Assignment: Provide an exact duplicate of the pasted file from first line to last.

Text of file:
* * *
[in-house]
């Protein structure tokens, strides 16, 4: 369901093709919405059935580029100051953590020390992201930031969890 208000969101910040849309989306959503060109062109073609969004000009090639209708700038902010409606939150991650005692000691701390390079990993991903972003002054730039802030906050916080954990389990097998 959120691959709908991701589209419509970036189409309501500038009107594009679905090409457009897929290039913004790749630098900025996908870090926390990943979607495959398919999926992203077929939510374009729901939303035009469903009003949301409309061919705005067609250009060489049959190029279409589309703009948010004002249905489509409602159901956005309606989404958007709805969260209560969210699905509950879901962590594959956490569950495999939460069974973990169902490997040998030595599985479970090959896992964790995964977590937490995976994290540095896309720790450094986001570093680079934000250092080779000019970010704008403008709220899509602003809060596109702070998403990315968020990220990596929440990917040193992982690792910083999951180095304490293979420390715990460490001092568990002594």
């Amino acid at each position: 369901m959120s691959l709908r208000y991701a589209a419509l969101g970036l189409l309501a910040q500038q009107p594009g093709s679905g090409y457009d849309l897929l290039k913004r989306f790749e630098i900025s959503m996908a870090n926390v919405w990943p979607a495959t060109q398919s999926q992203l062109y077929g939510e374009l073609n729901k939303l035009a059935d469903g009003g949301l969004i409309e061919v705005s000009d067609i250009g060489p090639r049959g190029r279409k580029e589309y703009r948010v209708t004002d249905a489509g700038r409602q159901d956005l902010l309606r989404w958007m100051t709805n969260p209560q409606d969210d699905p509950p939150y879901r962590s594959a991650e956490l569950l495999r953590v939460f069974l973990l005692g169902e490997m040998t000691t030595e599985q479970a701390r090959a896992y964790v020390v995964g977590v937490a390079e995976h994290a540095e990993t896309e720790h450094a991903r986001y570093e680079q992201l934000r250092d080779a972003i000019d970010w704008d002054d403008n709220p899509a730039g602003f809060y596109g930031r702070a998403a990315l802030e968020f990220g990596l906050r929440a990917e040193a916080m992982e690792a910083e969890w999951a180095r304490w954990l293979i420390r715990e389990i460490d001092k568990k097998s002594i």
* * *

[in-house]
């Protein structure tokens, strides 16, 4: 369901093709919405059935580029100051953590020390992201930031969890 208000969101910040849309989306959503060109062109073609969004000009090639209708700038902010409606939150991650005692000691701390390079990993991903972003002054730039802030906050916080954990389990097998 959120691959709908991701589209419509970036189409309501500038009107594009679905090409457009897929290039913004790749630098900025996908870090926390990943979607495959398919999926992203077929939510374009729901939303035009469903009003949301409309061919705005067609250009060489049959190029279409589309703009948010004002249905489509409602159901956005309606989404958007709805969260209560969210699905509950879901962590594959956490569950495999939460069974973990169902490997040998030595599985479970090959896992964790995964977590937490995976994290540095896309720790450094986001570093680079934000250092080779000019970010704008403008709220899509602003809060596109702070998403990315968020990220990596929440990917040193992982690792910083999951180095304490293979420390715990460490001092568990002594």
């Amino acid at each position: 369901m959120s691959l709908r208000y991701a589209a419509l969101g970036l189409l309501a910040q500038q009107p594009g093709s679905g090409y457009d849309l897929l290039k913004r989306f790749e630098i900025s959503m996908a870090n926390v919405w990943p979607a495959t060109q398919s999926q992203l062109y077929g939510e374009l073609n729901k939303l035009a059935d469903g009003g949301l969004i409309e061919v705005s000009d067609i250009g060489p090639r049959g190029r279409k580029e589309y703009r948010v209708t004002d249905a489509g700038r409602q159901d956005l902010l309606r989404w958007m100051t709805n969260p209560q409606d969210d699905p509950p939150y879901r962590s594959a991650e956490l569950l495999r953590v939460f069974l973990l005692g169902e490997m040998t000691t030595e599985q479970a701390r090959a896992y964790v020390v995964g977590v937490a390079e995976h994290a540095e990993t896309e720790h450094a991903r986001y570093e680079q992201l934000r250092d080779a972003i000019d970010w704008d002054d403008n709220p899509a730039g602003f809060y596109g930031r702070a998403a990315l802030e968020f990220g990596l906050r929440a990917e040193a916080m992982e690792a910083e969890w999951a180095r304490w954990l293979i420390r715990e389990i460490d001092k568990k097998s002594i």